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Patience Pays for Howell at Tour Championship

ATLANTA ' Patience and caution were paramount under trying conditions Friday in The Tour Championship.
Yet, its a 23-year-old tour sophomore who leads after two rounds.
Charles Howell III parred his final eight holes at the East Lake Golf Club for a 1-under 69. He stands at 5-under-par 135 entering the weekend, one shot ahead of four players.
'It reminded me a lot of the Saturday round up at Kingsmill when I didn't hit the ball very well that day and was able to get up-and-down a lot and hang in there,' said Howell, who earned his first tour win three starts ago at the Michelob Championship.
David Toms (66) and Len Mattiace (68) share second place with overnight leaders Steve Lowery (71) and Vijay Singh (71).
Mattiace shared the lead until the last. After hitting his tee shot on the 232-yard, par-3 18th into the right bunker, he thinned his second shot over the green. The ball bounced off a corporate tent and came racing back to him. It rolled through the green and came to a rest some 30 yards from the hole. He then pitched to four feet and made bogey.
Once you see the ball go over the green, you know that now its impossible. In a way, I got very lucky that the ball hit the ' whatever, and came bounding backwards. Because if it stayed over the greenI would have had an impossible shot, Mattiace explained.
For the second straight day, officials implemented lift, clean and place rules due to the soggy fairways. But a combination of natural and manufactured elements kept players from abusing that condition.
When its windy like this, its really hard to go low, said Tiger Woods. Its stronger now, definitely.
Coming off his first over-par round since his 81 at the British Open, Woods made five birdies and three bogeys Friday to move to 1-under-par for the tournament. His 2-under 68 was good enough to shave two strokes off his overnight deficit.
I wanted to get under par today and I was able to accomplish that, he said.
Aside from the wind drying out the greens and creating a trickier surface ' wickedly quick, according to Woods ' Tiger said there was another reason no one was able to distance their self.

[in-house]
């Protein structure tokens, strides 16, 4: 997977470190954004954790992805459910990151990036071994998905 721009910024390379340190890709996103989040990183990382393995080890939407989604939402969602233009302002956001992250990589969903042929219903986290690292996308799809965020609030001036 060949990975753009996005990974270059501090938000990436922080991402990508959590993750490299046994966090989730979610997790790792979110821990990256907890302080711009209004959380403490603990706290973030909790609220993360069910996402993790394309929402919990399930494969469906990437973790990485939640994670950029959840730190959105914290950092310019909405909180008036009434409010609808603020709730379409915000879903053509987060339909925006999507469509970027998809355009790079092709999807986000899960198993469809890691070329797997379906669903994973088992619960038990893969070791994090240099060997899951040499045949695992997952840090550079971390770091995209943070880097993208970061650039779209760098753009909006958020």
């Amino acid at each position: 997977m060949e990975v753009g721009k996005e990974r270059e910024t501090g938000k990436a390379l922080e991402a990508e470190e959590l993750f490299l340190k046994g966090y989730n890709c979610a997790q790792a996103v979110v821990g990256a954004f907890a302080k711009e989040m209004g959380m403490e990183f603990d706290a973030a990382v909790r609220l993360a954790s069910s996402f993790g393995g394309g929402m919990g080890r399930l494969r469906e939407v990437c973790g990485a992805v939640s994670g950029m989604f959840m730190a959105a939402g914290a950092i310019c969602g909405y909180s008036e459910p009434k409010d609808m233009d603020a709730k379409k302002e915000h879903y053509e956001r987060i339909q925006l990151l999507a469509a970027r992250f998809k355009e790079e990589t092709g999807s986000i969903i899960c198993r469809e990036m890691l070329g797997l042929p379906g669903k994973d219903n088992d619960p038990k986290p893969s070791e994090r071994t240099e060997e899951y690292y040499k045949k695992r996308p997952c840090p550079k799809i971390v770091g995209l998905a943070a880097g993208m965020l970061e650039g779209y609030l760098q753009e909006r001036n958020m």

Its the pin locations. They are making it tough because we are able to have the ball in hand, he noted. In conditions like this, you are not going to try to take chances. You are going to dump it in the middle of the greens, two-putt and move on.Howell did that for the most part on the back nine. He hit his final six greens, and two-putted them all. For the day, he made three birdies and two bogeys. Both dropped shots, however, came after hitting the fairways at 5 and 10, and missing both greens with a wedge in hand.
Those two holes there kind of hurt, he acknowledged. If I make two pars there, Im 7-under, which looks a little bit different than 5 (under).
Howell admitted his was happy to be leading the tournament, but wasnt pleased with his second-round score.
I left a few out there where I shouldnt have. I was able to drive it in the fairway enough where I should have taken better advantage of a few of those holes, he said. Obviously, at the beginning of the day I would have been happy with a 69, but from how I drove it, it was decent.
Aside from the similarities Howell sees in his third round at the Michelob and the one he had this Friday, he sees a likeness in the two tournaments on the whole.
Going into this week, I never thought about winning it, he said. Same as the Michelob. I didnt tee off on Thursday thinking, hey, Im going to win this golf tournament.
In the past Ive struggled from actually getting too far ahead of myself and maybe thinking about winning or thinking about something that I shouldnt be thinking about that was going to happen one, two or three days ahead of myself.
Its not that Im not trying to win, I dont expect to win; its that I find more importance in the shot ahead of me versus a result.
Hes now put himself into a position where he can start thinking about the end result.
Full-field scores from The Tour Championship